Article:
“Oh my god! This is heaven!”
I quote Charlie Day from Pacific Rim to illustrate my feelings about this film. If you want to see the cinematic representation of the word ‘awesome’, Pacific Rim offers 2500 tons of it. I perpetually had goosebumps while watching this film. I lost count of the number of times I applauded in my head (since applauding so much throughout would piss off everyone around me). It is a monster film like no other. It is an action film like no other. Out of all the summer blockbusters this year (Iron Man 3, Star Trek Into Darkness, Fast and Furious 6 and Man of Steel), this is the real deal!
Guillermo Del Toro has made a time machine. This time machine sent me back to that period in my childhood when I would watch Jurassic Park (1993), Independence Day (1996), Mortal Kombat (1995), Mighty Morphin Power Rangers: The Movie (1995) repeatedly on VHS. Two of them were bad movies but back then I couldn’t tell the difference between what was good or bad. The boy in me was pleased and that’s all that mattered. Monsters, apocalypse, robots and fights: all were ingredients for fun. (Not that the apocalypse is fun, but canceling it certainly is!!!)
Now when I watch movies, the mind perceives films differently. It has collected knowledge and experience to gauge the merits and demerits of a film *rolls eyes at self*. However, I was immeasurably happy to find that none of this was at work while I was watching Pacific Rim (just the way I like it). It’s as if Del Toro went inside my brain and found the switch of my childhood glee and turned it on for 2 hours.
The first film I ever saw was Jurassic Park. Naturally, monster movies are my thing. Guillermo Del Toro gives a grand homage to the monster films spanning from the 90s to the 50s. Tokusatsu and Kaiju were nerdy terms before and now they will become common talk. I wish people seek out the original monster films. If not that, at least watch GDT’s two masterworks: Pan’s Labyrinth (2006) and The Devil’s Backbone (2001)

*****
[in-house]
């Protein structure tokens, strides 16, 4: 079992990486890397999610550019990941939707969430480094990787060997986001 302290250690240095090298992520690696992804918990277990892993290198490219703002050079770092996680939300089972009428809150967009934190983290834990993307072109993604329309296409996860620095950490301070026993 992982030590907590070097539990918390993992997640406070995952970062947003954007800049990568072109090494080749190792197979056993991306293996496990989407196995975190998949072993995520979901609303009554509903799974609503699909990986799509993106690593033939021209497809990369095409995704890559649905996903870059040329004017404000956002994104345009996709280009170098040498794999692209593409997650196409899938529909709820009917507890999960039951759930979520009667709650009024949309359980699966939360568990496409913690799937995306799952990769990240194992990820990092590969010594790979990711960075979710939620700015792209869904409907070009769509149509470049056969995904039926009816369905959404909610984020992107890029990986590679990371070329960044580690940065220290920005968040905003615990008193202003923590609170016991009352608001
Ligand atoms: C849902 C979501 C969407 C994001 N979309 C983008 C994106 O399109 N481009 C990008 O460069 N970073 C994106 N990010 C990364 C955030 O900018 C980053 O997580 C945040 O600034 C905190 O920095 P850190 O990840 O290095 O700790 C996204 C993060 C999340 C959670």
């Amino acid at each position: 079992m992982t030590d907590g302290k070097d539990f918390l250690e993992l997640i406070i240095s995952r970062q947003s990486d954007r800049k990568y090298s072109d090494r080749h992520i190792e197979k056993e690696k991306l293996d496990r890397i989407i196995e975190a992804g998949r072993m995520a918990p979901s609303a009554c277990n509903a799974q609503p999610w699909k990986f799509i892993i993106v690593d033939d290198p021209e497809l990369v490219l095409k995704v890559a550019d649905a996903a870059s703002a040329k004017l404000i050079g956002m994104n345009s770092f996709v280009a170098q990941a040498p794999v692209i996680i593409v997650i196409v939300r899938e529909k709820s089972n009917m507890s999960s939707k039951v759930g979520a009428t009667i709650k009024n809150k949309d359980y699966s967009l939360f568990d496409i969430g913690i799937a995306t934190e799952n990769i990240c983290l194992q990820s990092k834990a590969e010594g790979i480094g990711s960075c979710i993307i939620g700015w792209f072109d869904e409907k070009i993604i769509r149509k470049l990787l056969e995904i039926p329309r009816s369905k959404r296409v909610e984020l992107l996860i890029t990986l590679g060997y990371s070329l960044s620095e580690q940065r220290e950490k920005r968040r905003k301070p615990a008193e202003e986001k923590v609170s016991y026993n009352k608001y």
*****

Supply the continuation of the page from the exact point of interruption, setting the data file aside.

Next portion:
(Here’s a list of my favorite monster films, in case you want to know. Go here: http://bit.ly/13GFqKe)
I wish I could tell you what exactly I loved but then I would describing almost every scene and that would just become a very bad review. Idris Elba is extremely badass and gets the best lines. Rinko Kikuchi and Charlie Hunnam are fantastic. Ron Perlman gets to do the best post credits scene ever.
Another thing I loved about this film is that when the world comes to end, in most films, world means America. Del Toro makes this a global event. The characters are not just American but hail from Britain, Japan, Australia and Germany. Half of the film takes place in a future Hong Kong. Move over Transformers, this is how it’s done!
The fight scenes in the city feature insane amounts of destruction. But there is a difference here and in a movie like Man of Steel where the destruction is reckless. Here they bring the fights to the sea. They try not to destroy the city till it’s the only option. Oh and if you use a ship for a sword, everything else is forgiven (I tried very hard not to write that in caps lock)
Orson Welles once said “Film is the biggest toy-train set anyone ever had”. Guillermo Del Toro clearly took this quote way too seriously and I am not complaining even one bit. Everything is so big and enormous that I felt a few inches tall after I walked out (No seriously, my friend pointed it out)
This is a film that isn’t made for a time or place. It doesn’t matter what it means in terms of film language and craft. Its place in cinematic history is solidified, it will live, it will be seen 50 years from now and create new fans as it goes along. Something that Star Wars continues to do to this day. I will surely watch it at least 3 more times in the theater. (If I was 10 years old, that number would double). It is without a doubt, one of the most awesome movies ever made.view less